4. Hatha yoga is very different from sitting meditation, and I need both. Ideally, I would be spending 15 minutes minimum nightly just sitting in meditation, but I need to stretch my body to de-stress. I need more time to devote to both practices, and meditation is getting the short end of the shaft right now, because my body demands to unwind. And that is okay, for now, until I get through this very packed and crazy part of my life (I sense someone snickering and thinking, “The crazy times never end, you fool…”)!

5. My practice is about nurturing myself, not about self-discipline. My life is way too disciplined right now. I am studying for my LCSW exam, and let me tell you, this test is a motherfucker! Serious insomnia inducing, teeth-grinding insanity. And I am not a nervous test-taker. I am also juggling a job where I constantly hear horror stories and try to help people find light in dark places. And then there’s parenting my almost 4-year-old boy who seems to be getting hit by a massive wave of testosterone. My sweet little mama’s boy is now fluctuating between screaming at me, hitting, outright defiance, and extreme clinginess. Patience has been a true necessity that I have sometimes been short on lately. There are plenty of other stressors I could list, but they are either in the past, in the future, or in the not so central present, so i will not get into them, because thinking about them is making me chew my fingernails. The point is, I need quiet time, to give myself what I really need.

I am learning more about what I really need, because filling these needs feels really essential right now. I think I am listening to my deeper needs more than I ever have in my life. Simple things, like: get to sleep at a reasonable hour; cut back on the caffeine, alcohol, and sugar; eat healthy foods and take vitamins; communicate assertively instead of holding things in; don’t spend my precious energy sweating the small stuff; be grateful; and relieve stress with physical activity (including sex!!!).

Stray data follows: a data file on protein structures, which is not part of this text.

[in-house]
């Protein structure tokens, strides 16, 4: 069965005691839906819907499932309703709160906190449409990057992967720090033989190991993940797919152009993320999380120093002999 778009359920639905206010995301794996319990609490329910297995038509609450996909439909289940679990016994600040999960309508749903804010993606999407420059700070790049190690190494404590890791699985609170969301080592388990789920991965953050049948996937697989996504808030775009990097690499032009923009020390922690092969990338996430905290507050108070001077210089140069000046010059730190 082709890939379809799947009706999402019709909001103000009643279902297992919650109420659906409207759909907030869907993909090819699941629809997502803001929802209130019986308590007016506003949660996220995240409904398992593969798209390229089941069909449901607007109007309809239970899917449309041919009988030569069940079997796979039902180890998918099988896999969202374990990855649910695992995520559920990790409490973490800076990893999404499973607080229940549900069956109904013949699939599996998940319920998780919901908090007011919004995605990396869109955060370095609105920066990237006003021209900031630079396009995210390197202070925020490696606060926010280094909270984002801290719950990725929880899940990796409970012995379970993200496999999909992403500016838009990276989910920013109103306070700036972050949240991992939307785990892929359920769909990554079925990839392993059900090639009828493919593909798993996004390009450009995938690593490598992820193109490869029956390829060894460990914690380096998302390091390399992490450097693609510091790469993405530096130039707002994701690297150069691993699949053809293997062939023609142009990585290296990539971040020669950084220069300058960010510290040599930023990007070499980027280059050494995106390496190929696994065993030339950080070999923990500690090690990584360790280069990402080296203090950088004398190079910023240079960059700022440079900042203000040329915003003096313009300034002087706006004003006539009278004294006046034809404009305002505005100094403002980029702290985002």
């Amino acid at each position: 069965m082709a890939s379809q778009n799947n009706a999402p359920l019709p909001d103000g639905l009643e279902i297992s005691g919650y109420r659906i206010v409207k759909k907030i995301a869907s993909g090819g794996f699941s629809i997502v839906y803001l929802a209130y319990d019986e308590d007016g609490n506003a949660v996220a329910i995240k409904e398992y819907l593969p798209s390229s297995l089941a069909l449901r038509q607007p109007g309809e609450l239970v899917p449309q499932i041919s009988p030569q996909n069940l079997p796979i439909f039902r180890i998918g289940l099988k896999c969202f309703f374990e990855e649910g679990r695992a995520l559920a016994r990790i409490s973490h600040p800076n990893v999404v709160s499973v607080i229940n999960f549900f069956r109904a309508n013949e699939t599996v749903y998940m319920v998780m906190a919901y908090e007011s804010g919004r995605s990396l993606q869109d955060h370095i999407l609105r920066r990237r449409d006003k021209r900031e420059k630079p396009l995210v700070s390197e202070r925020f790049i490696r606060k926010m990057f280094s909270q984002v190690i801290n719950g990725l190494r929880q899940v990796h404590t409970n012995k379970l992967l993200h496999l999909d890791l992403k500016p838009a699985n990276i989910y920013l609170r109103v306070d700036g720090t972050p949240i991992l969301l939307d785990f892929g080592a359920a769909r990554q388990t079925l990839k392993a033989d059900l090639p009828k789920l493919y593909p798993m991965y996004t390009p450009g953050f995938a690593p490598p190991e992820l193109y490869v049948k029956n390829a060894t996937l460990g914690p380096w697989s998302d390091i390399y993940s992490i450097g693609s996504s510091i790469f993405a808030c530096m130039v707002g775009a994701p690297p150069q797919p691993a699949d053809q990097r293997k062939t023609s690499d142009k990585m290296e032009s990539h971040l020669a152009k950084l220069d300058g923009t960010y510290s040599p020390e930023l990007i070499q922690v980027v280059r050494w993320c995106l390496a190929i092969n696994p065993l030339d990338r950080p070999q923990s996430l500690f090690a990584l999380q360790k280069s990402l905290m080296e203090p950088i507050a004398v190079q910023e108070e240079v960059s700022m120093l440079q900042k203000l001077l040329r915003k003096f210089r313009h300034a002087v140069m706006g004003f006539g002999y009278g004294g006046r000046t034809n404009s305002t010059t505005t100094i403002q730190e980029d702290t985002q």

I already knew all this stuff. These were the “shoulds” that were always in the back of my mind. But somehow, they are becoming the “wants” and the “musts” at the forefront of my mind. Challenging times bring us back to our foundation. I am digging deep and making mine strong.

Enlightenment through Dance

ruedaI am a long time believer in dance as a spiritual practice.

I’ve been learning and practicing a form of dance known as salsa rueda de casino, or simply Salsa Rueda for around 10 years now, and I believe it is an addiction I never will shake. Imagine square dancing in a circle, with an infusion of sensual salsa moves. The caller is also a dancer. It’s a playful and flirtatious dance that is about the most fun I have ever had in my life.

This is how I met my partner (in life, parenting, and dance). It is amazing to be able to share this passion with the person I love. It is especially a blessing that he is such a good dancer; I always appreciate coming back to him after a dance with somebody else!

I spent this weekend in San Francisco at the annual Salsa Rueda Festival. Teachers and dancers arrive from all over the country, actually, all over the world. There are 15-20 classes daily, and parties with dance performances and live music each night. May I repeat: so much fun!